"Cardus Family is a unique and important voice in Canada, highlighting important data and research to strengthen the family as an institution, and thereby the society at large." Brad Wilcox, Professor of Sociology and Director of the National Marriage Project at the University of Virginia Learn More ›
Libby Simon, MSW, discusses the importance of avoiding peer orientation for kids in daycare.
Much academic research and popular media coverage neglects the vital role of religion and religious communities in North American cities. This roundtable report can help stimulate a conversation on how to begin to bridge that gap in your community or sphere of influence. Focusing on the future of both cities and religion, it is the third report in a three-report series on the social and cultural good of religion in the city. Future collaboration in cities requires intentional focus and investment. How will this investment become more difficult in the coming years? How will it get easier? What is necessary for religious faith and spirituality to be seen as vital contributors to the common good that we depend on?
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Program Director Brian Dijkema responds to a recent article by John Rapley and asks: Why can't economics be more like religion?
Dr. Mark Milke considers the role of family factors in changing rates of poverty and inequality, for the first time in Canada. The data show that the family form with the highest income level (two parents with children) diminished from 71.6 percent of families in 1976 to just 49.8 percent of families in 2014. Family fracturing appears to correlate with changing inequality levels. If we seek solutions to the problems of inequality and poverty, understanding the family angle matters.
The International Monetary Fund recently wrote of coercing Canadian mothers into the workforce. Dr. Chris Sarlo reflected on economic implications here
. Today we learn how Canadian academics and lobbyists have long been making precisely the same wrongheaded point.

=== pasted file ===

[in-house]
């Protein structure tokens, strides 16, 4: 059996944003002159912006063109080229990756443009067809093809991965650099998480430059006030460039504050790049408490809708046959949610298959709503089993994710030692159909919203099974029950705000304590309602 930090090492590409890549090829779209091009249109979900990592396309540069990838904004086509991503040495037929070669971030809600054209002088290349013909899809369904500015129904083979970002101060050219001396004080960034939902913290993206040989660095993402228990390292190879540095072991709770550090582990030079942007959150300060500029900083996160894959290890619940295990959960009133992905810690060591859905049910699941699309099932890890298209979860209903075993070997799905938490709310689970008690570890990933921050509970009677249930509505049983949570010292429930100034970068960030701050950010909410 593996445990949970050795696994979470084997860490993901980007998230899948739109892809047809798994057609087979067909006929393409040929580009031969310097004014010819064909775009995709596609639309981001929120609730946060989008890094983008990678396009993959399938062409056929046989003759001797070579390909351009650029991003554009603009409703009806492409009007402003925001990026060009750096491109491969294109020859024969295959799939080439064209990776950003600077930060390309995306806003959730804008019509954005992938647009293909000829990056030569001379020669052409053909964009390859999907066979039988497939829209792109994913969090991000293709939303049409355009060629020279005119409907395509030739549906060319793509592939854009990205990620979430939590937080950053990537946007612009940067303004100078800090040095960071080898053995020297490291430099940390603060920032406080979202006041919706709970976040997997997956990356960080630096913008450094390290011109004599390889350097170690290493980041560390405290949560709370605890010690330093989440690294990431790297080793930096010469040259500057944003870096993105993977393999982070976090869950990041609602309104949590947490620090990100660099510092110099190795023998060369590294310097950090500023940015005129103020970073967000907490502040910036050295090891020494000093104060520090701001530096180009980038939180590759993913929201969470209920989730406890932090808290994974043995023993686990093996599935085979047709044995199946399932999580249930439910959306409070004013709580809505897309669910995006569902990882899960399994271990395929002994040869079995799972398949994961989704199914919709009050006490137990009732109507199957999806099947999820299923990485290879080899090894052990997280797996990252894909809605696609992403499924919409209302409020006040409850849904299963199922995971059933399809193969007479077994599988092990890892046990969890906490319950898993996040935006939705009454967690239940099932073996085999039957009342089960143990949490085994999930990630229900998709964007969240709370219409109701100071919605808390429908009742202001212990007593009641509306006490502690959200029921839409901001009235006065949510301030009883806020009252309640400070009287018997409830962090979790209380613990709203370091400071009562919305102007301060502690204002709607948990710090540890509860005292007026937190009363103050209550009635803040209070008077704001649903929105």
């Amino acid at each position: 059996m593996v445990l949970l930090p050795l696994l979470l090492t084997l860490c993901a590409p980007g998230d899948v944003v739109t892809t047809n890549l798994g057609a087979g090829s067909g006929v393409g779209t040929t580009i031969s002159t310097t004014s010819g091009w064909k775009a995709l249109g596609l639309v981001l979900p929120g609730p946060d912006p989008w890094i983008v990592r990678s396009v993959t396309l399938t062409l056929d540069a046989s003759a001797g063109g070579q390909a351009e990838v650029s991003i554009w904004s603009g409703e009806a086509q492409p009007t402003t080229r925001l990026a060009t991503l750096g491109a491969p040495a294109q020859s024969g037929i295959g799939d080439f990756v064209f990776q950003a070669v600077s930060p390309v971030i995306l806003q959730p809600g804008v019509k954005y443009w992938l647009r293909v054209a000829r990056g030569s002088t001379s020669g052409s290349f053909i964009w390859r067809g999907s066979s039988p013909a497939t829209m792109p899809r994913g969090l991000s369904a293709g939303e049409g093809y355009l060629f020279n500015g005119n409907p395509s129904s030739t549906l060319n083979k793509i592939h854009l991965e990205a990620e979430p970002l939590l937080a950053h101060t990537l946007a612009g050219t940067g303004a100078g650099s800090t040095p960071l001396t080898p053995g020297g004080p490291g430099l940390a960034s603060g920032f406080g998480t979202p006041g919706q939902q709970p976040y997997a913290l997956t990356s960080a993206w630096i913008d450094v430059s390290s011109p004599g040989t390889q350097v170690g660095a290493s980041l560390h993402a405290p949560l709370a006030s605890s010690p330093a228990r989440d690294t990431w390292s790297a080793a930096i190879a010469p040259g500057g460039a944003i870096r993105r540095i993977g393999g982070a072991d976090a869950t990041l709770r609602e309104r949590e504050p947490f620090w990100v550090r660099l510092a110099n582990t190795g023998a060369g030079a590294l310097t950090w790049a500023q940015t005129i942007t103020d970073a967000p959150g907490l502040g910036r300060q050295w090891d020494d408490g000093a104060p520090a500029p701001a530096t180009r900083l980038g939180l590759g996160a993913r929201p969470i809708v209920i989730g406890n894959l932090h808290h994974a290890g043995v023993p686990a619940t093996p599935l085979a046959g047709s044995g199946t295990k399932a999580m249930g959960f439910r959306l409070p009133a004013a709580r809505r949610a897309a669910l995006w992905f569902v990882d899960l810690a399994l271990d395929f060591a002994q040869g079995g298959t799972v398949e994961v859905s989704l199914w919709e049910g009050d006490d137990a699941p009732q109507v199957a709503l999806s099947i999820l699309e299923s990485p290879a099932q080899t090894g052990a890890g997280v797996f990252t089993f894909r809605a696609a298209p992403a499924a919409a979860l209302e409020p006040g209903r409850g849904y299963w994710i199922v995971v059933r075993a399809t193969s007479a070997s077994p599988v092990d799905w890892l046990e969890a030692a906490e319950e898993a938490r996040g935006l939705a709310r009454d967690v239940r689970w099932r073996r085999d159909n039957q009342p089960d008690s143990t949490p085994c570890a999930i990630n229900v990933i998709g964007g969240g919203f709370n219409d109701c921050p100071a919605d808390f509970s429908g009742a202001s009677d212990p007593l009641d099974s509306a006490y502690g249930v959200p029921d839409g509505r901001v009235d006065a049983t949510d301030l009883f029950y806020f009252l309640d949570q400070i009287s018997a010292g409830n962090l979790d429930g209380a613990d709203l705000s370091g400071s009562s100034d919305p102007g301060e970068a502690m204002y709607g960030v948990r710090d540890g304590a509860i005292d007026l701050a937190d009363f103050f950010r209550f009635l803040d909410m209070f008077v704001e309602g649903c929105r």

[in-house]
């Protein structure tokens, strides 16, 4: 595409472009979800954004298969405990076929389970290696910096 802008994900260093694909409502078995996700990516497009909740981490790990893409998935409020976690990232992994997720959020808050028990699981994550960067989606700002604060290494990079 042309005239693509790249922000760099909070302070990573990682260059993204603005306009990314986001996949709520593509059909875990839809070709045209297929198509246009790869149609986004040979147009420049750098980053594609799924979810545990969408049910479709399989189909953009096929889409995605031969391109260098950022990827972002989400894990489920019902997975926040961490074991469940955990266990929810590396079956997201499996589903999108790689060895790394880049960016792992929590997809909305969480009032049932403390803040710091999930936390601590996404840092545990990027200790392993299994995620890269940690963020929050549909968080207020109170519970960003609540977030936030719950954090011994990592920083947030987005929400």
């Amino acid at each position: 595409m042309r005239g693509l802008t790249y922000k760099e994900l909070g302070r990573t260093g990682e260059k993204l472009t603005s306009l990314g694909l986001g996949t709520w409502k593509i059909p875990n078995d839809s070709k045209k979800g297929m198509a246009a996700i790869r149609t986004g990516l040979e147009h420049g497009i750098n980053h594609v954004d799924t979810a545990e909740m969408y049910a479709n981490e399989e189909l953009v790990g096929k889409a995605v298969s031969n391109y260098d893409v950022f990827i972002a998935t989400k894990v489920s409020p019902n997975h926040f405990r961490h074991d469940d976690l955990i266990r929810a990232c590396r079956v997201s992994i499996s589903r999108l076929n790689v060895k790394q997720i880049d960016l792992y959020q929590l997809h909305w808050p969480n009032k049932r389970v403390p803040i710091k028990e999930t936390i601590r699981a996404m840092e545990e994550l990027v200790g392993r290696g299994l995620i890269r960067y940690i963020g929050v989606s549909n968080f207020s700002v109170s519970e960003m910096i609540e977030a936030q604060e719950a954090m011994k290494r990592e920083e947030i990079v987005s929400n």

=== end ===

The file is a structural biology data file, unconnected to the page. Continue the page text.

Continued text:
Much academic research and popular media coverage neglects the vital role of religion and religious communities in North American cities. This roundtable report can help stimulate a conversation on how to begin to bridge that gap in your community or sphere of influence. Focusing on the state of research into religion, it is the second report in a three-report series on the social and cultural good of religion in the city. What insights does research provide that could inform people and help shape public relations and policy efforts on behalf of the socio-cultural good of religion? What are the stories that need to be told? What do educators, journalists, and cultural influencers need to know? How could this work be undertaken today?
Read the other reports:
Cardus was asked by Ontario's Ministry of Government and Consumer Services to offer feedback on proposed changes to various acts pertaining to payday lending and other financial services in Ontario. We were pleased to see that many of the recommendations that Cardus outlined in Banking on the Margins: Finding Ways to Build an Enabling Small Dollar Credit Market have been taken up by the government in its proposed regulations. However, we continue to caution on the unintended consequences of laws and regulations that might unduly affect consumers who most desperately need access to cash.
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The new 2016 Census family data has been released. This new information will help us understand how marriage, divorce, cohabitation, and many other indicators are faring in our country. Data comparison with years gone by is more difficult this year, given the way in which Statistics Canada is presenting the data. In many instances, the disparate family forms of cohabitation and marriage are lumped together.